Morgan Stanley advisers might have to work a little harder next year to pull in the same paycheck.

(Bloomberg News)
(Bloomberg News)

The wirehouse is raising hurdles for its compensation grid by roughly 10% for production levels below $5 million, according to a person familiar with the matter and who asked not to be named.

The number of hurdles in the comp grid will stay the same as will the so-called penalty box payment, which is a flat 20% rate for brokers generating less than $300,000 in revenue per year, according to the source.

The changes have yet to be announced to the firm's more than 15,000 advisers.

A spokesman for the firm declined to comment when asked about the changes.

Morgan Stanley's executives have focused on making the wirehouse more profitable, and have targeted expenses as part of their overall efforts.

"It is an easy way to save a bit of money for the firm, and simple to implement," says Andy Tasnady, a compensation consultant in Port Washington, New York.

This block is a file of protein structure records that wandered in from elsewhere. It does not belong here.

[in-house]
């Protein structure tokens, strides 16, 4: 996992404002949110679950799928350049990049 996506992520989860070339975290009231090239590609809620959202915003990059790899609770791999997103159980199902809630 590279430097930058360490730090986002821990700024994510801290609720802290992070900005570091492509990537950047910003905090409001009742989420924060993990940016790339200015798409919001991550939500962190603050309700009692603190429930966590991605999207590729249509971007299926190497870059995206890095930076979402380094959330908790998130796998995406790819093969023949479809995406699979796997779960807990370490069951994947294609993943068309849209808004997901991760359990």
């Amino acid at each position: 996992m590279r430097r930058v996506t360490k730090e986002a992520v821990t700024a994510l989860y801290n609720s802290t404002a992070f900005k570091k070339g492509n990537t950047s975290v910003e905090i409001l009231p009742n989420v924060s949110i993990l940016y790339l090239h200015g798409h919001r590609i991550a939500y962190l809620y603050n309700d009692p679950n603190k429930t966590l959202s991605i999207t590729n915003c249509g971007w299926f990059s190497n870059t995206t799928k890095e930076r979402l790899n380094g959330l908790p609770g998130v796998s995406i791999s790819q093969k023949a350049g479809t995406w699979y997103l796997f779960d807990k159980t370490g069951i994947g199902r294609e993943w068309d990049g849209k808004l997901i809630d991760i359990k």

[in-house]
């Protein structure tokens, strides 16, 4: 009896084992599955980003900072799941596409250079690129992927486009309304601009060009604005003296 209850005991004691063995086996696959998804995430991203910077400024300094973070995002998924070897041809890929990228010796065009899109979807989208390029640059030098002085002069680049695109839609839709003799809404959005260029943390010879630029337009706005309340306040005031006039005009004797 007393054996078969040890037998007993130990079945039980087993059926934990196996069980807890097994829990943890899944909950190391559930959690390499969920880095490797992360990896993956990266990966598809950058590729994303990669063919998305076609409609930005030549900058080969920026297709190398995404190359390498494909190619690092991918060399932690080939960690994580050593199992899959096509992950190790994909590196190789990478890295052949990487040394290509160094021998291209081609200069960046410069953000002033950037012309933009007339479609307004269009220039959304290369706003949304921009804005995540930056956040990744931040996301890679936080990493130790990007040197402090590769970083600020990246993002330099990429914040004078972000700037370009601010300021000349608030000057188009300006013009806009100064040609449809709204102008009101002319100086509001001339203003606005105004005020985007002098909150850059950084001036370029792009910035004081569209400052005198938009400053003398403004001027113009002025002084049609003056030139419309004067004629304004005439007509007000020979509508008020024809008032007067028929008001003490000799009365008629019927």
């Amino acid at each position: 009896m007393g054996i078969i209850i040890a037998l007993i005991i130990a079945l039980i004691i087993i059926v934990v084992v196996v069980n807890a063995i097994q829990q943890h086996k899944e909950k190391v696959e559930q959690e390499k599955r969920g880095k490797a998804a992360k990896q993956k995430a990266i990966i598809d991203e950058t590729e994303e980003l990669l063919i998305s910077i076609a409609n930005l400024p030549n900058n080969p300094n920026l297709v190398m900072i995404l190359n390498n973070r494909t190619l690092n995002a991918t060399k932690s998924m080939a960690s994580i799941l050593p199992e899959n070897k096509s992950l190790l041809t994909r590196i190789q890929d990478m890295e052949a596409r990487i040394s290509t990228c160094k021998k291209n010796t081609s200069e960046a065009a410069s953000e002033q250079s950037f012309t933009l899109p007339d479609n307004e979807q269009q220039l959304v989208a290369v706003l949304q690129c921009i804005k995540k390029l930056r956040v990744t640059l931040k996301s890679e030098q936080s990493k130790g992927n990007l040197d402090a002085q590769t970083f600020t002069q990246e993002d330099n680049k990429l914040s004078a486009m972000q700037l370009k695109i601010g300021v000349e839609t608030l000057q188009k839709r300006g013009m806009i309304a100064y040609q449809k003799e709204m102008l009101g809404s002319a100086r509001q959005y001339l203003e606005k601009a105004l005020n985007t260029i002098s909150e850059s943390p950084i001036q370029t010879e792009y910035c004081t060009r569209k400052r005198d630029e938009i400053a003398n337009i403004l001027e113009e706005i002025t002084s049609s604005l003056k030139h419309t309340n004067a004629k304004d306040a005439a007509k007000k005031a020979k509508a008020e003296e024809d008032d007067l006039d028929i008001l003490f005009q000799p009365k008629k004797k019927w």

Morgan Stanley did a similar grid stretch in 2014, he adds.

CEO James Gorman has a target range for the firm's pretax margin of 23% to 25% for 2017.

The wirehouses typically announce new compensation changes at the end of the year, but UBS broke ranks in June, announcing a number of changes for its 2017 plan. Among the alterations, the firm will pay more to advisers at the high-end and is making its compensation plan less complicated. The brochure explaining the UBS' plan shrank from 34 pages to eight, the firm said in June.

Merrill Lynch and Wells Fargo have not yet made announcements about potential changes to their 2017 compensation plans.